Hope for BRCA1 Genetic Breast Cancer Patients

By Sherry Baker @SherryNewsViews
October 02, 2017

Women with a BRCA1 genetic mutation are at high risk for an aggressive form of breast cancer. But immunotherapies may beat BRCA1 cancer.

In 2013, actress Angelina Jolie revealed she had a double mastectomy — not because she had breast cancer, but because she feared getting the same aggressive type of malignancy her late mom had experienced. Jolie explained in a New York Times editorial tests showed she had inherited a harmful mutation in a gene known as BRCA1, placing her at high risk for a difficult-to-treat form of breast cancer known as triple-negative.

While about 12 percent of women in the U.S. will develop breast cancer during their lifetime, the risk of breast cancer soars to between 55 and 65 percent by age 70 for women like Jolie who have the BRCA1 mutation; the related BRCA2 mutation raises the risk of breast cancer to 45 percent, according to the National Cancer Institute. These genetic forms of cancer are also linked to a higher incidence of ovarian cancer.


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Like Jolie, women with either of the BRCA mutations may opt for surgery to have their breasts and ovaries removed to greatly lower the odds of developing cancer. Those who decide against prophylactic mastectomies typically are screened regularly for breast cancer. But while it’s true breast cancer caught early is often highly treatable and even curable, that’s not usually the case with the aggressive type of breast cancer associated with the BRCA1 gene mutation.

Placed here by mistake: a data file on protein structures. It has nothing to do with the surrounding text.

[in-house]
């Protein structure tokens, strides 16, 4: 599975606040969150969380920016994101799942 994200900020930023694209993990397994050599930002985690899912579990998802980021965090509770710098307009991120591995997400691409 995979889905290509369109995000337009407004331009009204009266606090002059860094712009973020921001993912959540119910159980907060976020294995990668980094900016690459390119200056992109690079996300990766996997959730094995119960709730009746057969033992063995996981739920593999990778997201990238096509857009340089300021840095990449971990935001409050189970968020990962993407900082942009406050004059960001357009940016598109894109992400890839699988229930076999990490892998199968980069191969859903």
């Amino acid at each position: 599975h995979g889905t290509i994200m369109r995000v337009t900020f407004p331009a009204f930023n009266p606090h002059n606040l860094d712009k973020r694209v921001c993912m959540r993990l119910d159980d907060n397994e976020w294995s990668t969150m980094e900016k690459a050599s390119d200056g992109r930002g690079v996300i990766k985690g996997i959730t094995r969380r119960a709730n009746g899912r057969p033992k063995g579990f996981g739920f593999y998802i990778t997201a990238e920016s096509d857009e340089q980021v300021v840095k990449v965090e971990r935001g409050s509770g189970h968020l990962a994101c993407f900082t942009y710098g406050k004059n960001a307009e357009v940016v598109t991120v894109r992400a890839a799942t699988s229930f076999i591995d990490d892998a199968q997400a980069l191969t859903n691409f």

However, there’s a potential new treatment on the horizon for this form of breast cancer. A team of Australian scientists think they’ve found a way to spur the immune system of women with BRCA1 cancer to defeat the malignancy.

Here’s why finding a new approach to treating genetic BRCA1 breast cancer is sorely needed.

In other, more common forms of breast cancer, there are often hormone receptors in the breast tumor; estrogen and progesterone latch onto these receptors, spurring on the tumor growth. Cancer cells removed during breast cancer surgery or biopsies are tested to see if a tumor is hormone receptor positive or negative. If positive for estrogen or progesterone receptors, cancer drugs can block the hormones and prevent breast cancer from growing and spreading.

Unfortunately, BRCA1 breast cancers lack hormone receptors, the American Cancer Society explains, and they are more like likely to be triple-negative cancers. The tumors are called triple-negative because they not only don’t have estrogen or progesterone receptors, but they also test negative for a protein called human epidermal growth factor receptor 2 (HER2), which can trigger the growth of cancer cells.

A lack of HER2 may sound like an advantage, but it’s not. Being HER2 negative limits treatment choices. HER2 positive breast cancers are highly treatable using drugs to block the protein. But since women with BRCA1 breast cancer are HER2 negative, HER2 blocking drugs can’t help them.